Cutting Education: You just shouldn’t do it


How does Paul Ryan or anyone in a position of authority justify cuts in spending to the engine of education?

At a time when we need an technologically-skilled, highly-educated populace, now more than ever, it seems both short-sighted and even destructive to the future development of the nation.

Not that education is doing well at the moment. It is struggling under burdens of defining the correct pedagogy for the era, defining methods, increasing financial pressures, teacher quality assurance issues, the increasing dependence on technology for the delivery of services and the attendant cost of that technology.

Corporate America is both the greatest user of educated workers but also one of its greatest detractors, saying education today has not produced the kind of workers they are seeking.

Corporations are loathe to admit that through their tax-avoidance policies, some of the lasting effects on education development are due to an lack of funding for education nationwide. Corporations directly affect the bottom line of education when they decide to maximize profit before considering the long term effects on the social fabric they are dependent on, but not taking responsibility for by paying taxes.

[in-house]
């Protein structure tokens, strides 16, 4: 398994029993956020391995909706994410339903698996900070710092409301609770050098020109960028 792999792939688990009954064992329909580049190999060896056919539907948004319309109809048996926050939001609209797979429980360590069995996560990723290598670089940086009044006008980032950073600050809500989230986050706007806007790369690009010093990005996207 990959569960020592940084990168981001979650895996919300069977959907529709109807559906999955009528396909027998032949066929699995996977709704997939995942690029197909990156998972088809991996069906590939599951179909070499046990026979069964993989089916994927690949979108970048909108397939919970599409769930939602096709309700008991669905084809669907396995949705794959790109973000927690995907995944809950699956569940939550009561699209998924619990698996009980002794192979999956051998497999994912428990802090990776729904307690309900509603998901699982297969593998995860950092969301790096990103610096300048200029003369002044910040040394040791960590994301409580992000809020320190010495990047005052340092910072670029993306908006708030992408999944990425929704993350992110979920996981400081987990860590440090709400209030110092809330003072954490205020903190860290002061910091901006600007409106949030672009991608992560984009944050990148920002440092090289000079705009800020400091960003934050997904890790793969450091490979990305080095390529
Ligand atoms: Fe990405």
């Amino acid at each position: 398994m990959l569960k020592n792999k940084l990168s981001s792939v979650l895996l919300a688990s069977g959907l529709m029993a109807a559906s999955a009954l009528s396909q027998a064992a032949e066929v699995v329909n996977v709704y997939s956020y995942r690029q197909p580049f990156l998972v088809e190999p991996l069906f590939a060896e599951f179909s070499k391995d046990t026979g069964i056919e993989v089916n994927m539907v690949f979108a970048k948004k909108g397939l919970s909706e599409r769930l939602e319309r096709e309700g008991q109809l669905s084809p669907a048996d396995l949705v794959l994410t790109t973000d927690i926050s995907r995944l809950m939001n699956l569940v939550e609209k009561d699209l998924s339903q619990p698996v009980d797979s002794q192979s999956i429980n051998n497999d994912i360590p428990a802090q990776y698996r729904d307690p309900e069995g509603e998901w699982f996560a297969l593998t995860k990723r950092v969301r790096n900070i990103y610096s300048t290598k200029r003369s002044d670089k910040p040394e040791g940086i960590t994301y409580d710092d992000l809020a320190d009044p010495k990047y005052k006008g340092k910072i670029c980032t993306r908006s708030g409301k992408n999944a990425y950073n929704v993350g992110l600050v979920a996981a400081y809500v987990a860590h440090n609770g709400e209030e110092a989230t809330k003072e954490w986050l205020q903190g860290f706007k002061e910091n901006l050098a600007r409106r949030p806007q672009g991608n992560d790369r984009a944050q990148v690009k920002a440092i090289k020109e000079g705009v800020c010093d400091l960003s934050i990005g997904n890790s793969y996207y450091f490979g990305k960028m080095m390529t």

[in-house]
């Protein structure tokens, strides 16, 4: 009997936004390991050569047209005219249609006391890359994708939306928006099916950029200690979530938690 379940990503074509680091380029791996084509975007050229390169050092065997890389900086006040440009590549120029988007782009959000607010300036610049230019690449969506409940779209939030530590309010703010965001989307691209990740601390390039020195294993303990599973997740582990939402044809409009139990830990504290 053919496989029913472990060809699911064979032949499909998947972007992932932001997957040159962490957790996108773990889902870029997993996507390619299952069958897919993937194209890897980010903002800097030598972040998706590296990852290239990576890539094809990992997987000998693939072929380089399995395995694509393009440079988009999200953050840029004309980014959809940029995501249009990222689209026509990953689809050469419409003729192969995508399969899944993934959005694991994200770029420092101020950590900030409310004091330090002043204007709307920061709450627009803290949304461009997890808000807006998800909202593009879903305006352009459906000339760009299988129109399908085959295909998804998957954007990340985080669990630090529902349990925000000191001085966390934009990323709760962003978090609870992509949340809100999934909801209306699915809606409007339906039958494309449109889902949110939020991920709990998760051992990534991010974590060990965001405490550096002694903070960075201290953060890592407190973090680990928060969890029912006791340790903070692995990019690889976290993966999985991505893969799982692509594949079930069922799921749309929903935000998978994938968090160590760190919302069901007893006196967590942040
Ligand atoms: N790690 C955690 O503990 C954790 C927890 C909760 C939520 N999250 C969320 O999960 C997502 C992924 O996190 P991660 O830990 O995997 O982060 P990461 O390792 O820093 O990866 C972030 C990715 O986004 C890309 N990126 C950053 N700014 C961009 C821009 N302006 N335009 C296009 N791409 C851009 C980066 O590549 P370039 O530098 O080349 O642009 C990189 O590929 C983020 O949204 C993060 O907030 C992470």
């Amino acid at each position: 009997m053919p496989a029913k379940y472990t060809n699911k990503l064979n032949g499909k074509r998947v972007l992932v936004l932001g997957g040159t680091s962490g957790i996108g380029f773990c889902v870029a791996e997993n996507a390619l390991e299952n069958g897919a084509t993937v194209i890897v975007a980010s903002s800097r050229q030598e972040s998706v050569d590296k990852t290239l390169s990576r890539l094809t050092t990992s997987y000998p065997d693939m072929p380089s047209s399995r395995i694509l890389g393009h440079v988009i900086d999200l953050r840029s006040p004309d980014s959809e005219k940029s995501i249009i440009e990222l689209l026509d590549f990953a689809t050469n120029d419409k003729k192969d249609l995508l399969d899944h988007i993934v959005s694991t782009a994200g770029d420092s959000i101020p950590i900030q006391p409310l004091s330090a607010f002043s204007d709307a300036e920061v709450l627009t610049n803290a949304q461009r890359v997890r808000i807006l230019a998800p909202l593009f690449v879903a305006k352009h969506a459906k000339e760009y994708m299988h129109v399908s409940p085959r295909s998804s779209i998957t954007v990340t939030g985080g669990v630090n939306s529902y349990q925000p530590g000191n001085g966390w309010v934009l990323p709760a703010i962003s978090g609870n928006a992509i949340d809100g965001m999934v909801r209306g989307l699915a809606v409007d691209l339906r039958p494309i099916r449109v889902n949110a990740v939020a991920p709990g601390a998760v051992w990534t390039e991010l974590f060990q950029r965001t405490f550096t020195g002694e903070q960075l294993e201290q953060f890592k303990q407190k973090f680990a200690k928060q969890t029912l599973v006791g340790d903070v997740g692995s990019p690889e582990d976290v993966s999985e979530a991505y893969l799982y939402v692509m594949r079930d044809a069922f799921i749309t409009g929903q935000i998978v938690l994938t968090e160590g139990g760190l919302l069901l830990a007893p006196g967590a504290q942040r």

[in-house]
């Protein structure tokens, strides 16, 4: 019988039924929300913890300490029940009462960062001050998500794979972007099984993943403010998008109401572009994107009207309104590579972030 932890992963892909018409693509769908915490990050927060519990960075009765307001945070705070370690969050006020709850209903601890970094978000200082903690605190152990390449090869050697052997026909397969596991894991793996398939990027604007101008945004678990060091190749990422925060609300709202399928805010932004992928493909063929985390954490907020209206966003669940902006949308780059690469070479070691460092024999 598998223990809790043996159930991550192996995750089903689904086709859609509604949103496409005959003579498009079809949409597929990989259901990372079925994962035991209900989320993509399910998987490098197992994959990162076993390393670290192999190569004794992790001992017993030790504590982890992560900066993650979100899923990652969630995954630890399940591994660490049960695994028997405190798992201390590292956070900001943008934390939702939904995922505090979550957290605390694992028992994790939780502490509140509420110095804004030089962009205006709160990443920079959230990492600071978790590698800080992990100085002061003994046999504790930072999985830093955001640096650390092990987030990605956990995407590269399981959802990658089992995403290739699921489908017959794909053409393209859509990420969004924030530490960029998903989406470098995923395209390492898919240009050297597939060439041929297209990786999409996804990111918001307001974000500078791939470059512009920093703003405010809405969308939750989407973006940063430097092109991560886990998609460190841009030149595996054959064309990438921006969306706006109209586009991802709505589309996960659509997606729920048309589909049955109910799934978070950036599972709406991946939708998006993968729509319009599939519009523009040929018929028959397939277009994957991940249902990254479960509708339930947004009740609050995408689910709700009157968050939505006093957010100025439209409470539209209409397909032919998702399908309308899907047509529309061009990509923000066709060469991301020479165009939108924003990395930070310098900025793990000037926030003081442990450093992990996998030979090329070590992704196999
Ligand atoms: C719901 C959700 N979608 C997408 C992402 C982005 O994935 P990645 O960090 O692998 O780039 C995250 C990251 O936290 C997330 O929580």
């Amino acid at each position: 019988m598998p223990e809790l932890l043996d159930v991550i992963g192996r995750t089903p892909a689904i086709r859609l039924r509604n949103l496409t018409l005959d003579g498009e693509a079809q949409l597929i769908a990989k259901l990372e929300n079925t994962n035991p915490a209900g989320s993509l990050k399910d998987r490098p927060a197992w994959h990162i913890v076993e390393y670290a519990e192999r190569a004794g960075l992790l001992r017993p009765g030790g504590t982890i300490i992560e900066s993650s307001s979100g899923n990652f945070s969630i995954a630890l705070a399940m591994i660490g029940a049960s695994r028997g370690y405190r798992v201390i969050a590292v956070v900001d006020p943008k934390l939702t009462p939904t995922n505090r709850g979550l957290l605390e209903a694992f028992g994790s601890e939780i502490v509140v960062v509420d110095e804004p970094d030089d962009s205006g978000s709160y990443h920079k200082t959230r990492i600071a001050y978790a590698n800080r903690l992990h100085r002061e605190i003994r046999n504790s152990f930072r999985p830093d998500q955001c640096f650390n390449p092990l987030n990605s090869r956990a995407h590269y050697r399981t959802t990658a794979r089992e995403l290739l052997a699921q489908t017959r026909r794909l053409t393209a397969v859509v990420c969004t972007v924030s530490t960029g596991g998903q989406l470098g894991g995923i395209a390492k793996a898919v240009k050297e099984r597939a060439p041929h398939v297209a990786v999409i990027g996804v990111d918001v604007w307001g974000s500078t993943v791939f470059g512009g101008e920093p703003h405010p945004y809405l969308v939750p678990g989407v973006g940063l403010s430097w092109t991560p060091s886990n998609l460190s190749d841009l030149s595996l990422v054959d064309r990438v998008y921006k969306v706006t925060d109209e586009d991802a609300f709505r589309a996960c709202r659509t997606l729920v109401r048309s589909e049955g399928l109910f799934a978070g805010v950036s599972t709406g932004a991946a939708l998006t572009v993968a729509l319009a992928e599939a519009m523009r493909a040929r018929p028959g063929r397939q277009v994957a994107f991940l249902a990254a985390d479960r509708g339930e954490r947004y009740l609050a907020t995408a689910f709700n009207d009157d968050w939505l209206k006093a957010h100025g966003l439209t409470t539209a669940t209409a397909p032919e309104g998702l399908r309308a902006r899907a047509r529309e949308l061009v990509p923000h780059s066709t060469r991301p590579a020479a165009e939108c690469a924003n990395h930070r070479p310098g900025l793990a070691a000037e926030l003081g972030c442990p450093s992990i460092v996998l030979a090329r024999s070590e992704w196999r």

Teachers are being challenged to educate students whose needs vary widely, whose backgrounds and starting points are quite diverse and expected to create people capable of working in a workforce transformed by both corporate need and corporate greed into a two class system.

The first class is the high-tech worker who will be required to critically think, analyse, devise new ways of problem solving, utilizing new technologies, and being driven to find new levels of profitability against what would be considered our own best interests, environmentally, socially and in the light of a future growing ever more crowded, dysfunctional, unhealthy and psychologically unbalanced.

The second class is even worse off than the first. No real expectation is made of that second class of workers. Since the economy is becoming more service oriented, meaning fewer manufacturing jobs are being created in America, than at any time since the start of the Industrial Age, the service industry is being asked to absorb workers leaving school but lacking the capabilities of the first tier workers.

Exacerbating this problem, service industry jobs are already, unfortunately, unable to absorb the ever-increasing numbers of both second tier workers whose educations were not able to create a first tier worker, but must also compete with first tier workers who cannot get jobs due to the ever-present specter of technological obsolescence built into the Information Age society.

Simply put, there isn’t enough work to go around, no matter what level of technological capability and educational training a person may possess.

The service industry is completely saturated and will remain so for the foreseeable future and while the tech/development/creative/professional parts of society are still in demand, they have not kept pace with the number of educated people coming out of school, let alone emigrating to the US. Far too many highly-educated people are competing for a job whose mantra may be “Would you like fries with that?”